Reviews Logo
SearchHomeContents PageSite Map
The First Heroes: New Tales Of The Bronze Age
edited by Harry Turtledove and Noreen Doyle
Tor, 368 pages

The First Heroes: New Tales Of The Bronze Age
Harry Turtledove
Harry Turtledove was born in Los Angeles, California, in 1949. In 1977, he received a Ph.D. in Byzantine history from UCLA. In 1979, he published his first two novels, Wereblood and Werenight, under the pseudonym Eric G. Iverson which he continued to use until 1985. In 1991, he left the Los Angeles County Office of Education, where he worked as a technical writer, to become a full-time author. He won the Hugo Award for Novella in 1994 for "Down in the Bottomlands" and "Must and Shall" was nominated for both the 1996 Hugo Award for Best Novelette and the 1996 Nebula Award for Best Novelette.

Harry Turtledove Website
ISFDB Bibliography
SF Site Review: The First Heroes
SF Site Review: Through the Darkness
SF Site Review: The Center Cannot Hold
SF Site Review: Ruled Britannia
SF Site Review: Colonization: Aftershocks
SF Site Review: Walk in Hell
SF Site Review: Darkness Descending
SF Site Review: American Front
SF Site Review: Household Gods with Judith Tarr
SF Site Review: Colonization: Second Contact
SF Site Review: Into the Darkness
SF Site Review: How Few Remain
SF Site Review: How Few Remain
SF Site Review: Between the Rivers

Past Feature Reviews
A review by Steven H Silver

Advertisement
The fantasy genre has its roots in the oldest legends of mankind. From Gilgamesh defeating Humbaba to the fall of Troy and Odysseus' journey back to Ithaka, these early stories of civilization have long held a fascination for mankind. Harry Turtledove and Noreen Doyle have commissioned fourteen stories set during the Bronze Age for the anthology The First Heroes. Given the length of the Bronze Age, however, the stories span a vast period of time and point out that the Bronze Age didn't end simultaneously across the world.

The anthology is bookended by time travel stories by Gene Wolfe ("The Lost Pilgrim") and Poul Anderson ("The Bog Sword"). Not only are these stories connected by the crosstime aspect the authors bring, but while Wolfe looks at the end of the Copper Age and the introduction of bronze, Anderson's story is set when bronze is beginning to give way to iron. In both cases, the characters must deal with similar situations arising from the introduction of a new technology.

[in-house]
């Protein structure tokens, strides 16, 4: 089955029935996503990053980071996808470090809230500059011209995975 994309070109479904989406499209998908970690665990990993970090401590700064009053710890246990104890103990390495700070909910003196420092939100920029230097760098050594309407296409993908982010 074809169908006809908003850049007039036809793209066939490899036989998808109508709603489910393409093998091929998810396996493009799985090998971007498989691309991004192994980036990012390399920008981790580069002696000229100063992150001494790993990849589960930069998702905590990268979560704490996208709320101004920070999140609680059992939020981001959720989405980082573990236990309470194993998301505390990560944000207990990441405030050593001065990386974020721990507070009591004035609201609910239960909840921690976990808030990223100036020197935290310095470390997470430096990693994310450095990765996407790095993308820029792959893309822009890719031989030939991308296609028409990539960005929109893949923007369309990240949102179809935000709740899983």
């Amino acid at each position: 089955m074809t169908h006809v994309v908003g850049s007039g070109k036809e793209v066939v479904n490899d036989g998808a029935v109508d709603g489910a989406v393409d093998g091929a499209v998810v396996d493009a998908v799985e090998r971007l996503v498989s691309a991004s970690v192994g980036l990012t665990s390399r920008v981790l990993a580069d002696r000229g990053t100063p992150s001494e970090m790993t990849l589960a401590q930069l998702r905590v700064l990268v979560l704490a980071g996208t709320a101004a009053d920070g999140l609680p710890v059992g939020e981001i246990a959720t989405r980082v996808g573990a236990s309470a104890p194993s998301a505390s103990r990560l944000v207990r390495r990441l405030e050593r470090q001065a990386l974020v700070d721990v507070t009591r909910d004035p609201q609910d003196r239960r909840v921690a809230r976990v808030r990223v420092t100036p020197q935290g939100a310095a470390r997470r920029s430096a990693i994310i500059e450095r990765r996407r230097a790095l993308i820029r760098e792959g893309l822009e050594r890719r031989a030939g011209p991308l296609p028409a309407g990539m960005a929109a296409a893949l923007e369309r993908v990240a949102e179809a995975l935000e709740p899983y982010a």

Other technological advances are shown in Brenda Clough's Chinese story "How the Bells Came from Yang to Hubei" and Judith Tarr's "The God of Chariots." Both these stories have elements of fantasy as well as the feel of science fiction for their manner of dealing with technological advances. S.M. Stirling's "Blood Wolf," which is part of his Nantucket through time series, also looks at the introduction of technology, although Stirling is more interesting, in this tale, with the clash of cultures.

The book contains several straight fantasy tales, perhaps the most obvious is Turtledove's own "The Horse of Bronze," which details a world of mythical beings. In this tale, centaurs are trying to find the secret of tin so they can make their own bronze, and discover something much more alarming. Gods also play roles in many of the fantasies, for the indigenous stories from the period provided a large role to deities.

Tarr's aforementioned story incorporates the gods on earth in a realistic manner, and Josepha Sherman's "A Hero for the Gods" looks at the gods and mortals in a very human light.

Noreen Doyle's tale is of the life of a man, Ankhtifi the Brave, who looks back on his life in Egypt with great nostalgia, which is weakened only by the unsympathetic manner in which a younger Ankhtifi is portrayed. Similarly, the characters in Karen Jordan Allen's "Orqo Afloat on the Willkamayu" are not particularly likable, but the story serves as a reminder that while the Bronze Age may have ended throughout Europe and Asia, it clung on in the Americas for much longer.

The two most experimental pieces both work well, although also both benefit from multiple readings. Gregory Feeley's "Giliad" is set in the modern day and somehow successfully ties in a computer simulation, September 11th, life in Mesopotamia and writing a novel. While it first appears disjointed, subsequent readings more clearly show how well everything fits together. The other experimental piece is Larry Hammer's "The Myrmidons," which is a humorous take on the great warriors of antiquity and is given its power from the fact that Hammer has returned to the form of epic poetry to relate the tale.

The stories which make up The First Heroes are well written and interesting. Most of the authors manage to successfully capture the magic of the epic poems which inspired these stories, whether the works of anonymous Mesopotamians or the more famous Homers and Vergils. These new tales of the Bronze Age also provide a nice change of pace from the Medieval based fantasy so often found in the genre.

Copyright © 2004 Steven H Silver

Steven H Silver is a four-time Hugo Nominee for Best Fan Writer and the editor of the anthologies Wondrous Beginnings, Magical Beginnings, and Horrible Beginnings (DAW Books, January, February and March, 2003). In addition to maintaining several bibliographies and the Harry Turtledove website, Steven is heavily involved in convention running and publishes the fanzine Argentus.


SearchContents PageSite MapContact UsCopyright

If you find any errors, typos or other stuff worth mentioning, please send it to editor@sfsite.com.
Copyright © 1996-2014 SF Site All Rights Reserved Worldwide